May 20th, 2020 | By: Wil Schroter
Fresh from graduating at the bottom of my class in high school, I packed my $800 orange Datsun and moved to some weird place I'd never heard of before called "Ohio" to go to college. Back then the Internet didn't exist as we now know it, so when you left the state (unless you called someone on their home line) — you no longer existed.
I went ghost for almost 4 years — no trips home, no holidays — nothing. I lost touch with most of my friends and family. But while they were wondering what prison I was incarcerated at, I was busy building one of the first Internet companies.
The company did well, and when I returned, I was a millionaire. Little did I know that from that point on none of my relationships would ever be the same. Here are the hard lessons I learned.
It's foolish to pretend people won't notice the money, or treat us differently. When Mark Cuban walks into a restaurant he gets treated differently. Not because he's so pleasant (he's not), but because everyone knows he has something they want.
That change will reflect in almost all of our relationships. It will hang like a weight on our shoulders for the rest of our lives, constantly wondering how much of it is the real "issue." We can pretend the dynamic doesn't exist, but that doesn't change how other people will feel.
When I first started making money, a good friend whose family was billionaire-wealthy told me something that stuck with me forever:
"Never tell people how much money you have. There will only be two outcomes — they will either use it to size you up, or try to find a way to extract it from you. Neither has any benefit."
That rule couldn't be more true. You know what happens when a young athlete signs a pro sports contract? Everyone knows how much money they have. So now anyone who wants some can always say, "You just made $10 million, loaning me $20k is nothing!" The last thing we want is people counting our money.
Nothing is more awkward than lending money to someone we know. The offer is always the same ("Can I borrow money?" vs. "I want some of your money") and most of the time even has the best intentions attached to it. But the reality is, lending money to people we care about creates an artificial strain on the relationship.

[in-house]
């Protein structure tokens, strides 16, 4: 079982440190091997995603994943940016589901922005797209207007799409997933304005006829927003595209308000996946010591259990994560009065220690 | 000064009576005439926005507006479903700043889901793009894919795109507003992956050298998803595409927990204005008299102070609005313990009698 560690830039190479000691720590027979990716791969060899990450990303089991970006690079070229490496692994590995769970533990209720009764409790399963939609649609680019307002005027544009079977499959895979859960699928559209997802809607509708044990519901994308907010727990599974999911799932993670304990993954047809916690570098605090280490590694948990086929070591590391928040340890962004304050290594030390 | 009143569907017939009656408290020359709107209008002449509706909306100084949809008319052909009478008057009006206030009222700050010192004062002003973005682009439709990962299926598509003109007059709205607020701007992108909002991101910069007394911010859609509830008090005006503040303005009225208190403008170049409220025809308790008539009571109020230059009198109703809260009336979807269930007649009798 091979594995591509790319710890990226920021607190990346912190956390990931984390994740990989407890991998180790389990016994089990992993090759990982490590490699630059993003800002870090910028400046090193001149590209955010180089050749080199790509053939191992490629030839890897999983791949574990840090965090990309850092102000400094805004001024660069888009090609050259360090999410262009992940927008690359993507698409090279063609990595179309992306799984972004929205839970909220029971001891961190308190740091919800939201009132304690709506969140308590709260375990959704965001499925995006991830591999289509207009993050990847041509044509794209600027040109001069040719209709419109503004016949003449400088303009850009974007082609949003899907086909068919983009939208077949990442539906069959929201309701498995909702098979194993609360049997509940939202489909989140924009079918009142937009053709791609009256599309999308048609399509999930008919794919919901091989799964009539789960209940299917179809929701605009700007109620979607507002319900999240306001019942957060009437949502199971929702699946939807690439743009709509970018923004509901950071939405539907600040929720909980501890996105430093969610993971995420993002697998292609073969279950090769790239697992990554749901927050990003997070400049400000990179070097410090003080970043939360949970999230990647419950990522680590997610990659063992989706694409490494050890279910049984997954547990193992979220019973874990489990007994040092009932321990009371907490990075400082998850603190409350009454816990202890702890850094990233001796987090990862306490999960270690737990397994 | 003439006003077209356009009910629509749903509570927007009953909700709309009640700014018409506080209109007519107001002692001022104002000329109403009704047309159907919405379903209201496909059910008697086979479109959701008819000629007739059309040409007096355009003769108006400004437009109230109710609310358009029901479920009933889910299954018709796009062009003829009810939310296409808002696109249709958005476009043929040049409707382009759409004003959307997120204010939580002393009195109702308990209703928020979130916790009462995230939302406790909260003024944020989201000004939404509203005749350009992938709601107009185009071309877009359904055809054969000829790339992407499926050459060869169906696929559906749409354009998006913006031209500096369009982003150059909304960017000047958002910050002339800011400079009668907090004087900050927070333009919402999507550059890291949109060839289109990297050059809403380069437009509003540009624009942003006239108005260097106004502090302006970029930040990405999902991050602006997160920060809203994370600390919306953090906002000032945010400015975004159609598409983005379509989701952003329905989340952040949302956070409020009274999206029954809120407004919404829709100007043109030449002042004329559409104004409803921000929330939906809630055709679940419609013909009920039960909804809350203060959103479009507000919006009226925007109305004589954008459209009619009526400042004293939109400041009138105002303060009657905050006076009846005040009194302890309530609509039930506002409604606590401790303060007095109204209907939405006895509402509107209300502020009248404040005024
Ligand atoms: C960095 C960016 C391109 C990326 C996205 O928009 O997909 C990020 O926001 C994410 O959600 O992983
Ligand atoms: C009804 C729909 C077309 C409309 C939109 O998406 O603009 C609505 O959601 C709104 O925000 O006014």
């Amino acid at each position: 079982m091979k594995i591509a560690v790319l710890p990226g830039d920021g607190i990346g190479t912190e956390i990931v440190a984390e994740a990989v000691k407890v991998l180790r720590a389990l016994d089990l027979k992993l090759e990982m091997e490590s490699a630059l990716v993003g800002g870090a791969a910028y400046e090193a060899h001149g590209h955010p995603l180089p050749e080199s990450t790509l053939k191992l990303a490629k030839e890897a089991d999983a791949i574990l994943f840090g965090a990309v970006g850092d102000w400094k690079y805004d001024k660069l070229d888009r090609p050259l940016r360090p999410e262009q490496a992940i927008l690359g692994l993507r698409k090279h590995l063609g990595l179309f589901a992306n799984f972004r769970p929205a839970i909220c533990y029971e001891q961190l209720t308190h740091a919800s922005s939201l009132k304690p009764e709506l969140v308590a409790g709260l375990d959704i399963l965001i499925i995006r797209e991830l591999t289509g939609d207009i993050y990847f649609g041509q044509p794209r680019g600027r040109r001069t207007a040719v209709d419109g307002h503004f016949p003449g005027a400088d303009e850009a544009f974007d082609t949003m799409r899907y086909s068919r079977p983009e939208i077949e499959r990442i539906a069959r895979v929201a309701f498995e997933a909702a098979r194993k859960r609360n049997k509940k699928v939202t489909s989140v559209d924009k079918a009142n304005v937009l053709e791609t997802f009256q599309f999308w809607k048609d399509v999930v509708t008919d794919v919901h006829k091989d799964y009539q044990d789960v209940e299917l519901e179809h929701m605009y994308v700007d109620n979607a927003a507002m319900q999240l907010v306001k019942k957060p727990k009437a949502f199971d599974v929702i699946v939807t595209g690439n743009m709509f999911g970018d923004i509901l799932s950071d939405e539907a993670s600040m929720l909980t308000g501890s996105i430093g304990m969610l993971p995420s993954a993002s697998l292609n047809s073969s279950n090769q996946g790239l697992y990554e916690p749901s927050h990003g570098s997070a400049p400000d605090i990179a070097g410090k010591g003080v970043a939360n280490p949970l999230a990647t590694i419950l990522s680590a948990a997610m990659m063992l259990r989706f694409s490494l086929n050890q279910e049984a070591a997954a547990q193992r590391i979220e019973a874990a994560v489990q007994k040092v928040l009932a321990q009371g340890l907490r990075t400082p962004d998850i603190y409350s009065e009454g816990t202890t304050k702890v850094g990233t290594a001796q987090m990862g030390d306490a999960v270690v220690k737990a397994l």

Best case we're in "collections mode" for some period of time extracting money our loved one probably doesn't have. Worst case we don't collect at all and the problem creates a whole new awful rift in the relationship. Welcome to the world’s most awful family get-togethers — forever.
If someone is in need, the only real option is just to give the money away. If they feel so strongly about paying it back — consider it a bonus. Just remember that the cost of lending money to people we care about isn't the cash, it's the relationship.
Creating wealth is consequently one of the hardest problems to "achieve" and the easiest problems to solve (we can always give it away). Yet the balance in between is where we will spend the rest of our lives trying to equalize. It's way harder than most people realize, but having been on both sides of wealth, I'll take this one.
How Much Should I Invest in My Startup? We often wonder whether every dollar of our personal savings should be going toward our startup, or toward our safety.
How Much is an Idea Alone Worth? There's some bizarre mythology that's been created in the startup realm that ideas themselves have an incredible monetary value. Spoiler alert: they don’t.
Is a $0 Salary a Badge of Honor? (podcast) The $0 salary: is it the cool and honorable thing to do, or is it completely and utterly ridiculous?
Wil Schroter is the Founder + CEO @ Startups.com, a startup platform that includes Bizplan, Clarity, Fundable, Launchrock, and Zirtual. He started his first company at age 19 which grew to over $700 million in billings within 5 years (despite his involvement). After that he launched 8 more companies, the last 3 venture backed, to refine his learning of what not to do. He's a seasoned expert at starting companies and a total amateur at everything else.